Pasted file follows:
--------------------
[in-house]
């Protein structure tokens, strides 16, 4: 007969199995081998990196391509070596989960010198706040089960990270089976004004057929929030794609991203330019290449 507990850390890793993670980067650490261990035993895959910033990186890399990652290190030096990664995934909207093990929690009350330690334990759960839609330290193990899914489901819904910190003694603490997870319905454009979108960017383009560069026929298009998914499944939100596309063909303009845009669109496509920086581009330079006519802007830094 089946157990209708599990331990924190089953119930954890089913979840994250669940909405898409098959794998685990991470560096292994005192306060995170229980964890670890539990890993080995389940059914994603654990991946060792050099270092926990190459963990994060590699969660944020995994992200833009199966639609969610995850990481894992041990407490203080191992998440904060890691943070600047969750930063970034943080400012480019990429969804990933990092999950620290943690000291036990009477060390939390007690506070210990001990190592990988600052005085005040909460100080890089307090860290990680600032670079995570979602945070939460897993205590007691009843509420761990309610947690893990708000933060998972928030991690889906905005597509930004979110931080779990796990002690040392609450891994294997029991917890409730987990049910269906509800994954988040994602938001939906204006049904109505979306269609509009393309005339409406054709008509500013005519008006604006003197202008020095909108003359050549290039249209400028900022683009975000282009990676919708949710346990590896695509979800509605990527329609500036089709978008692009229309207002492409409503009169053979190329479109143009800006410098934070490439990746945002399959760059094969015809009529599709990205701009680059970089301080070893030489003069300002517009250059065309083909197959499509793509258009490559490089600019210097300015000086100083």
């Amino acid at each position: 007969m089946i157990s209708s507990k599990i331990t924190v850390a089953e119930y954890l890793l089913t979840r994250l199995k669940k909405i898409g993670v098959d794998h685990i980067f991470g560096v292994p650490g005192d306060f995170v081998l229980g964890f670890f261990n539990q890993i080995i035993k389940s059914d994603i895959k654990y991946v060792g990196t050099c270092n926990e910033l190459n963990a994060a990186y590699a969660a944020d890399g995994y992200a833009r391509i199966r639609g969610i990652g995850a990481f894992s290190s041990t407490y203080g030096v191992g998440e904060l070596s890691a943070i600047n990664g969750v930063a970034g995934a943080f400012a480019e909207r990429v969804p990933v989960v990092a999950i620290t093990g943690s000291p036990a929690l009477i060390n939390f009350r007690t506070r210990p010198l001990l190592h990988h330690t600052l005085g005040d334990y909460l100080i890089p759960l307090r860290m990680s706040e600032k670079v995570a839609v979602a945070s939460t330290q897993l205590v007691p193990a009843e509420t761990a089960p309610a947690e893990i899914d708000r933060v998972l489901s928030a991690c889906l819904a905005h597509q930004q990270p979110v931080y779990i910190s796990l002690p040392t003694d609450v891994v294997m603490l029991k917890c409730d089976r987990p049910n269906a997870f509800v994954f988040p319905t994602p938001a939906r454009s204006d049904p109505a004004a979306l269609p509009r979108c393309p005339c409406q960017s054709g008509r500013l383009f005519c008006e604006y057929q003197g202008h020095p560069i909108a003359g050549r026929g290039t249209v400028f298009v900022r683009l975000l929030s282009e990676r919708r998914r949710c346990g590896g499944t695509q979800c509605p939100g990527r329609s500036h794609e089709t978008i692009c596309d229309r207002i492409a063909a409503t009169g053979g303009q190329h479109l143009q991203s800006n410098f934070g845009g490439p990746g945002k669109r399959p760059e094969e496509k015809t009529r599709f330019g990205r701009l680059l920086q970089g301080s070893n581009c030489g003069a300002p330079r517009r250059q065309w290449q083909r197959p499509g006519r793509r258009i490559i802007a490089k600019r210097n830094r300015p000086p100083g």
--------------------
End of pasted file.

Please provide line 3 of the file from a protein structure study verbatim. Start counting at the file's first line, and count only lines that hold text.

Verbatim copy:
């Amino acid at each position: 007969m089946i157990s209708s507990k599990i331990t924190v850390a089953e119930y954890l890793l089913t979840r994250l199995k669940k909405i898409g993670v098959d794998h685990i980067f991470g560096v292994p650490g005192d306060f995170v081998l229980g964890f670890f261990n539990q890993i080995i035993k389940s059914d994603i895959k654990y991946v060792g990196t050099c270092n926990e910033l190459n963990a994060a990186y590699a969660a944020d890399g995994y992200a833009r391509i199966r639609g969610i990652g995850a990481f894992s290190s041990t407490y203080g030096v191992g998440e904060l070596s890691a943070i600047n990664g969750v930063a970034g995934a943080f400012a480019e909207r990429v969804p990933v989960v990092a999950i620290t093990g943690s000291p036990a929690l009477i060390n939390f009350r007690t506070r210990p010198l001990l190592h990988h330690t600052l005085g005040d334990y909460l100080i890089p759960l307090r860290m990680s706040e600032k670079v995570a839609v979602a945070s939460t330290q897993l205590v007691p193990a009843e509420t761990a089960p309610a947690e893990i899914d708000r933060v998972l489901s928030a991690c889906l819904a905005h597509q930004q990270p979110v931080y779990i910190s796990l002690p040392t003694d609450v891994v294997m603490l029991k917890c409730d089976r987990p049910n269906a997870f509800v994954f988040p319905t994602p938001a939906r454009s204006d049904p109505a004004a979306l269609p509009r979108c393309p005339c409406q960017s054709g008509r500013l383009f005519c008006e604006y057929q003197g202008h020095p560069i909108a003359g050549r026929g290039t249209v400028f298009v900022r683009l975000l929030s282009e990676r919708r998914r949710c346990g590896g499944t695509q979800c509605p939100g990527r329609s500036h794609e089709t978008i692009c596309d229309r207002i492409a063909a409503t009169g053979g303009q190329h479109l143009q991203s800006n410098f934070g845009g490439p990746g945002k669109r399959p760059e094969e496509k015809t009529r599709f330019g990205r701009l680059l920086q970089g301080s070893n581009c030489g003069a300002p330079r517009r250059q065309w290449q083909r197959p499509g006519r793509r258009i490559i802007a490089k600019r210097n830094r300015p000086p100083g």